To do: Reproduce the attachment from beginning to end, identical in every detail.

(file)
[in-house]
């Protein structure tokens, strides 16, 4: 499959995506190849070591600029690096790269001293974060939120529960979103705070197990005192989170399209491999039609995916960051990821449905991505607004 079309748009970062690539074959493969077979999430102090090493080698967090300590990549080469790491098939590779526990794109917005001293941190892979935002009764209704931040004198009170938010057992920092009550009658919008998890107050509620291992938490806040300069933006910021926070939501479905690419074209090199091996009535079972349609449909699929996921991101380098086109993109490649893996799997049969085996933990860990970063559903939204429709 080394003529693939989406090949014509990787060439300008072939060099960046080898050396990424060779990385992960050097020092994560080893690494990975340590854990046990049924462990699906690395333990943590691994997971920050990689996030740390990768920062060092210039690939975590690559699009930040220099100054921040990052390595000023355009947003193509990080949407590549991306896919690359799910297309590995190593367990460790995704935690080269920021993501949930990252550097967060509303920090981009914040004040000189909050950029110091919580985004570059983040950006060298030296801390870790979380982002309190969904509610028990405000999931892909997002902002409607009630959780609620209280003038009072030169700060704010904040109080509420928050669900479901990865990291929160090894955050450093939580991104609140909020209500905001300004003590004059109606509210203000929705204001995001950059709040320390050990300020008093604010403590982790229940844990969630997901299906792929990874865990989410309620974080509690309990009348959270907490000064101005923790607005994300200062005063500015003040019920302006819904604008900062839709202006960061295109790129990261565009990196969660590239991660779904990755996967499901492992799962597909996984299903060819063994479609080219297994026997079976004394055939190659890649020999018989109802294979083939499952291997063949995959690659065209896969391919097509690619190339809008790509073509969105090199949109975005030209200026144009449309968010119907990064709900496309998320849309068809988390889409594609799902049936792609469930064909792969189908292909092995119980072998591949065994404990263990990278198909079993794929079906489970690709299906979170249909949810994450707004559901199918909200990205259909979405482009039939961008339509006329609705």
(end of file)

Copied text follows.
[in-house]
């Protein structure tokens, strides 16, 4: 499959995506190849070591600029690096790269001293974060939120529960979103705070197990005192989170399209491999039609995916960051990821449905991505607004 079309748009970062690539074959493969077979999430102090090493080698967090300590990549080469790491098939590779526990794109917005001293941190892979935002009764209704931040004198009170938010057992920092009550009658919008998890107050509620291992938490806040300069933006910021926070939501479905690419074209090199091996009535079972349609449909699929996921991101380098086109993109490649893996799997049969085996933990860990970063559903939204429709 080394003529693939989406090949014509990787060439300008072939060099960046080898050396990424060779990385992960050097020092994560080893690494990975340590854990046990049924462990699906690395333990943590691994997971920050990689996030740390990768920062060092210039690939975590690559699009930040220099100054921040990052390595000023355009947003193509990080949407590549991306896919690359799910297309590995190593367990460790995704935690080269920021993501949930990252550097967060509303920090981009914040004040000189909050950029110091919580985004570059983040950006060298030296801390870790979380982002309190969904509610028990405000999931892909997002902002409607009630959780609620209280003038009072030169700060704010904040109080509420928050669900479901990865990291929160090894955050450093939580991104609140909020209500905001300004003590004059109606509210203000929705204001995001950059709040320390050990300020008093604010403590982790229940844990969630997901299906792929990874865990989410309620974080509690309990009348959270907490000064101005923790607005994300200062005063500015003040019920302006819904604008900062839709202006960061295109790129990261565009990196969660590239991660779904990755996967499901492992799962597909996984299903060819063994479609080219297994026997079976004394055939190659890649020999018989109802294979083939499952291997063949995959690659065209896969391919097509690619190339809008790509073509969105090199949109975005030209200026144009449309968010119907990064709900496309998320849309068809988390889409594609799902049936792609469930064909792969189908292909092995119980072998591949065994404990263990990278198909079993794929079906489970690709299906979170249909949810994450707004559901199918909200990205259909979405482009039939961008339509006329609705």